A letter from Jeff and Christi Boyd, serving in Congo
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“We were sitting around in the village, when suddenly children ran by saying the chief’s sister had been killed. The chief’s supporters came and burned our homes. We then heard gun shots, and saw soldiers chasing people out. Bullets were flying around, and people were killed left and right. Most of our parents were in their fields at the time, farming. So, we joined others who were fleeing, even if they weren’t our family members. We hid in the bush for four days and then walked till we eventually arrived in Kananga. There, the mayor had us detained. We were separated from the adults and put in jail. The judge of the juvenile court then decided to place us here, in this Center. We don’t know where our parents are.”
This composite story is drawn from the accounts of 10 unaccompanied, internally displaced children, aged 8-12, who fled fighting that broke out in the small town of Dibaya last year and has since spread across the Greater Kasai, in the heart of Congo. The relative calm that had long characterized this tranquil buffer between the country’s volatile eastern borderland and the restive political hub in the west was shaken up by a violent sociopolitical conflict around a traditional chief who challenged the central government and was subsequently killed in a confrontation with security forces. The formation of his militia has been entrenched in cultural beliefs and mystical rituals that would supposedly render the fighters’ bodies impenetrable to projectiles. The uprising and ensuing response from government soldiers have resulted in horrendous atrocities prompting calls for a credible, independent investigation.
The cradle of Congolese Presbyterianism (born from the efforts of American Presbyterian mission pioneers who settled on Luebo as their first mission station in 1891), the Greater Kasai and its people were already in the early colonial era subjected to human rights abuses that were publicly exposed and denounced by Presbyterian missionaries. From slave raids and forced labor to the mutilation of children whose parents had failed to meet daily production quotas set by the Belgian King Leopold II for his rubber trade, the traumatic experiences from the past may well have been transferred inter-generationally to haunt Kasaïans in these modern times. Luebo is one of the towns from which the horrors of the recent conflict are only now starting to surface through eyewitness video reports.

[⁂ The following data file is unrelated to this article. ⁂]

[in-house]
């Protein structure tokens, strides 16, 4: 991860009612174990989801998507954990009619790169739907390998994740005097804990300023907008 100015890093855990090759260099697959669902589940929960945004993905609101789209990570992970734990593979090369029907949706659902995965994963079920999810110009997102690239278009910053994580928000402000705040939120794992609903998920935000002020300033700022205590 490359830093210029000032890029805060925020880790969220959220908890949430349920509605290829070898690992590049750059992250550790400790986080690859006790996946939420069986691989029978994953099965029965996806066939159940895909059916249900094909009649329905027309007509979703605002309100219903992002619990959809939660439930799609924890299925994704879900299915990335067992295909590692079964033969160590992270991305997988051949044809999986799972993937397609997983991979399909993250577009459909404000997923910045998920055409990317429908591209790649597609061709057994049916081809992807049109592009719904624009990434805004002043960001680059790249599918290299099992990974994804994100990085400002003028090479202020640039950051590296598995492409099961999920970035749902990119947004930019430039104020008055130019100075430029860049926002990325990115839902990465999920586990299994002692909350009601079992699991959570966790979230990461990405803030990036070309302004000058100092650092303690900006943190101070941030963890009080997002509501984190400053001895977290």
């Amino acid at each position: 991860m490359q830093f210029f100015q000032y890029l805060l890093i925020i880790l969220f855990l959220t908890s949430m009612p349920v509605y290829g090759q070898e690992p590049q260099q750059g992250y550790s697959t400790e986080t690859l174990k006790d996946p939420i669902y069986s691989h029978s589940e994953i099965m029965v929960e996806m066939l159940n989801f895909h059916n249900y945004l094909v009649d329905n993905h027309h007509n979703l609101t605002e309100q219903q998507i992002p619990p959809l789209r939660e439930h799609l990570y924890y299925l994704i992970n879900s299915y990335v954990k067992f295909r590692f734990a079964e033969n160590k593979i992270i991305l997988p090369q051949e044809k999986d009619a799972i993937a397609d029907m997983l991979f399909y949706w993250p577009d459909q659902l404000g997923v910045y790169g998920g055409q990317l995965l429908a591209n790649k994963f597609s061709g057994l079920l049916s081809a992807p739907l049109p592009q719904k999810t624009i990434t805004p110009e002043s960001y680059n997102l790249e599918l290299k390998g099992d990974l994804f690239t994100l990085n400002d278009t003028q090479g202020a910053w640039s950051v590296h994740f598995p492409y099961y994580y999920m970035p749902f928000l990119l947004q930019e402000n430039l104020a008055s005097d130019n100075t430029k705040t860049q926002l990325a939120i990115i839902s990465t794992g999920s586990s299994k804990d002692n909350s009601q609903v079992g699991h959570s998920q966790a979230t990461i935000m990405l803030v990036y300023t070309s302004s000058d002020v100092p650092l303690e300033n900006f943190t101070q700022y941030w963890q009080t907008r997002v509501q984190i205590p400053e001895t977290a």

With congregations established throughout the Greater Kasaï, the Presbyterian Church in Congo (CPC) was not spared the impact of the conflict. Jeff and I happened to be in Kananga for a week-long planning event when the violence came to Nganza, a community on the outskirts of town that was gripped by fear. Worried church workers spoke of relatives who had gone missing or were reportedly killed. Workshops stopped early so participants could be home before the imposed curfew, while others played it safe and joined other guests at the crowded Protestant Center where the meetings were held. A few months later, Rev. Sylvain Kazadi, the CPC’s Coordinator for Community Development, shared with me the effects of the violence on his congregation in Nganza, where initially people had taken refuge but subsequently got caught up in confrontations between militia and government forces: